NINETEENTH-CENTURY GENDER STUDIES 

ISSUE 7.2 (SUMMER 2011)

 

‘An Old Vagabond’:
Science and Sexuality in Marianne North’s Representations of India

By Eadaoin Agnew, Kingston University, London

 

“There is nothing politically innocent about a nineteenth-century British woman painting rare tropical flowers and writing about her experiences. But there is nothing politically simple about it either” (Morgan Introduction xxxvii).

 

<1>Susan Morgan’s insightful remark concerns Marianne North (1830-1890), a nineteenth-century female traveller who employed the world’s flora and fauna as a means of visually and textually re-imagining herself. In an effort to address the complexities alluded to by Morgan, this paper explores North’s intensely vivid depictions of the natural world and suggests that these depictions bring to fruition the diverging aspects of her ambition in landscapes beyond the physical and ideological borders of Victorian Britain. On one hand she strives to become part of the British scientific establishment; but on the other hand, she is highly frustrated with bourgeois convention and Victorian ideologies and seeks to reject patriarchal imperialism. As a Victorian woman she struggles to give full expression to either mode of discontent; thus, it is suggested that her dissatisfaction emerges simultaneously in the representations of “other” spaces. Specifically, North constructs the Indian subcontinent as an Edenic vision of pre-industrialisation; however, this representation is not straightforward. The pre-civilised state that she imagines is forged in such a way that simultaneously celebrates freedom from, and conformity to, patriarchal authority. Thus, by focusing on North’s time in India, I will demonstrate that she inscribes a symbiotic self, that she simultaneously embodies both the voluptuous, untamed wilderness and the scientific, civilised metropole. Both these inscriptions allow her to displace the expressions of selfhood which were unacceptable to Victorian notions of femininity. As such, it is suggested that in the interstitial spaces of the outposts of empire the seemingly innocuous representations of plants were used by women to give voice to potentially disruptive aspects of their identity.

<2>After her mother’s death, Marianne North became a constant companion to her father Frederick. Together they travelled extensively and North was introduced to various distinguished members of Victorian society. Uncommonly for a young nineteenth-century woman, she mixed with experts from the arenas of science, art, literature and politics, including John Tyndall (1820-1893), Elizabeth Gaskell (1810-1865), Sir Edward Sabine (1788-1883), George Bentham (1800-1884), Francis Galton (1822-1911), Edward Lear (1812-1888), and Sir William Hooker (1785-1865). Like Elizabeth Gaskell, North’s interaction with intellectually significant figures was to impress variously upon her later life;(1) she was aided by their written introductions when she travelled abroad, assisted by their hospitality, interested in their clever conversation and received both their professional and personal advice. One instance that stands out as being particularly influential was an exchange between North and Sir William Hooker: North records that during one of her frequent visits to Kew Gardens, Sir William gave her a hanging bunch of flowers, Amherstia nobilis, which had been named after Lady Sarah Amherst (1762-1838), a British female traveller who had been to India and gathered indigenous specimens.(2) In Recollections North describes the flower as, “one of the grandest flowers in existence. It was the first that had bloomed in England, and made me long more and more to see the tropics” (1:31). Her response exposes the incident as the possible genesis of future interests: not only does North note the importance of the blossom for British botany but she expresses a desire to see the place of its origin. Evidently, Amherst’s botanical collection signified the possibilities available to nineteenth-century women who travelled and indicated the potential for women to contribute to scientific discourse.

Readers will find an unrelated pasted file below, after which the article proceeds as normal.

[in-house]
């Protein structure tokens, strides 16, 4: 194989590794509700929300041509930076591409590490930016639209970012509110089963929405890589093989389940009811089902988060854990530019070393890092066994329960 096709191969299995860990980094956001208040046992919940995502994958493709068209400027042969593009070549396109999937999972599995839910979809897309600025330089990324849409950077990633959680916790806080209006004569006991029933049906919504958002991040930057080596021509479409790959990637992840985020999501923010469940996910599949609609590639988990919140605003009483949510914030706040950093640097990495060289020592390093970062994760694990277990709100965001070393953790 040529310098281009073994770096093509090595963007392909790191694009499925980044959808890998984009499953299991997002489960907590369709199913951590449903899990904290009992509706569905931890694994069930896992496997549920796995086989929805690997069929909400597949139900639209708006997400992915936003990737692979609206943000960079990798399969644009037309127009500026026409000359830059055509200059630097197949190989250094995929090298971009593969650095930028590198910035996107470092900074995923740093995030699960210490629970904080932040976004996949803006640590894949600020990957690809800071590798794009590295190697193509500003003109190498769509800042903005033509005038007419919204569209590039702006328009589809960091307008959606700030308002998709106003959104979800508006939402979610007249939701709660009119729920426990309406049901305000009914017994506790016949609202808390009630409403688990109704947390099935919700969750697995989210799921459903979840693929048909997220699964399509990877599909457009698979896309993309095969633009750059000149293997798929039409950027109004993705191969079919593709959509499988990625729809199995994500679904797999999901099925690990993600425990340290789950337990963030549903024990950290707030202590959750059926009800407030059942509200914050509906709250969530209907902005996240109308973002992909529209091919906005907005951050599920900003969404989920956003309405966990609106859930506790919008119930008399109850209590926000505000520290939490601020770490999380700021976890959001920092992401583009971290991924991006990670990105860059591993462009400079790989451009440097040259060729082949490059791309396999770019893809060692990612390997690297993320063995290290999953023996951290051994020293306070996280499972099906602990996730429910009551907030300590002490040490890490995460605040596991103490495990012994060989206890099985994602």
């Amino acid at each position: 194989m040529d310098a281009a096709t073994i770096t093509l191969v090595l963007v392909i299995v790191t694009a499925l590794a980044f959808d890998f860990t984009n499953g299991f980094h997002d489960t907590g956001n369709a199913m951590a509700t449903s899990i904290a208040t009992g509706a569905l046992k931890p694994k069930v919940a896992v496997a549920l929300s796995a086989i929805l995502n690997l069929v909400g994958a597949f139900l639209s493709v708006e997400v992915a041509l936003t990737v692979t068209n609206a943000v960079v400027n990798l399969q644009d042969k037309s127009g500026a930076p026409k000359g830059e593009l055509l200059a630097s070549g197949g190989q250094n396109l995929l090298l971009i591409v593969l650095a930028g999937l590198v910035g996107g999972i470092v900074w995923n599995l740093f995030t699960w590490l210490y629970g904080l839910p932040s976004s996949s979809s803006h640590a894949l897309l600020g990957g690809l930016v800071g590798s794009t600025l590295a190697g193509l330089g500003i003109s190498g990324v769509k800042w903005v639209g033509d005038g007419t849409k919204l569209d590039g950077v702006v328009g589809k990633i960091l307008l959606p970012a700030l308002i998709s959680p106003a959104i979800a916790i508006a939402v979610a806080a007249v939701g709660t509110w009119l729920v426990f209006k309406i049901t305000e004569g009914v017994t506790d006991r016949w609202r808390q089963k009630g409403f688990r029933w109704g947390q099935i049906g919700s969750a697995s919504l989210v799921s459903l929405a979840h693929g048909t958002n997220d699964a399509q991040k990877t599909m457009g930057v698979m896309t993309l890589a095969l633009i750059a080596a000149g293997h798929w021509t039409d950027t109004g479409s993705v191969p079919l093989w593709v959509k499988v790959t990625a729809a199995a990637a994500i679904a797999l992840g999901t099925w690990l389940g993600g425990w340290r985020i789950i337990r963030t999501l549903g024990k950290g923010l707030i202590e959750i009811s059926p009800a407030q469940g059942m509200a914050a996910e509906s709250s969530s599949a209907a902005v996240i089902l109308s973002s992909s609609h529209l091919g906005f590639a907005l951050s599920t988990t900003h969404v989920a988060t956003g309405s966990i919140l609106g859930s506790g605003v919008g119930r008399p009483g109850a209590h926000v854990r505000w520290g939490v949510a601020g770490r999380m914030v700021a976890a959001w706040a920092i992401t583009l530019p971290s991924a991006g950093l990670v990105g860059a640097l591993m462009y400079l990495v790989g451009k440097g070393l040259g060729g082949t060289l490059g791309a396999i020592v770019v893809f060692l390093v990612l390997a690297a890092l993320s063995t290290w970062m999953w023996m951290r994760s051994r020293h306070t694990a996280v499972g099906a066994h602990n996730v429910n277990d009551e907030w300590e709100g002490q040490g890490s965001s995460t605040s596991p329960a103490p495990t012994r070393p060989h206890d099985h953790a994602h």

<3>Soon after the significant encounter with William Hooker, the Director of the Royal Botanic Gardens, Frederick North died; unsurprisingly, this had a great impact upon his daughter. The companionship she had shared with her father was the closest and most influential relationship North enjoyed in her lifetime;(3) yet, it is only after his death that she fully emerges as an autonomous persona. Interestingly, as noted by Barbara Ramusack , independent, single, British women travellers frequently shared the common factor of suffering the loss of their fathers at a relatively young age; this seemed to enable them to forge more independent careers (128). Perhaps in the absence of a close patriarchal authority, there was more freedom to express individuality. It is certainly undeniable that after the passing of her father, North enacts a subjectivity shift that rejects the feminine occupations of domesticity and philanthropy in favour of the realms of adventure, science, and exploration. Thus, on a superficial level, North seems an ideal candidate for the celebratory volumes of proto-feminists published by Virago; but she cannot be recruited unequivocally for such projects because, as this paper demonstrates, North’s rejection of patriarchal Victorian ideologies is not straightforward or comprehensive.

<4>Immediately after the death of her father, North decided to journey around Europe until she had "schooled" herself "into that cheerfulness which makes life pleasant to those around us” (Recollections 1:38), and the impetus to travel was to remain with her for as long as she was physically able. She continually sought to reproduce the frequently mobile lifestyle and intellectual activity that she had enjoyed with her father, but in his absence she preferred to travel alone, staying with friends and acquaintances largely as a means to achieve her ambition of educating the British public about geography and natural history. Recalling her first lengthy solo journey in 1871, North writes: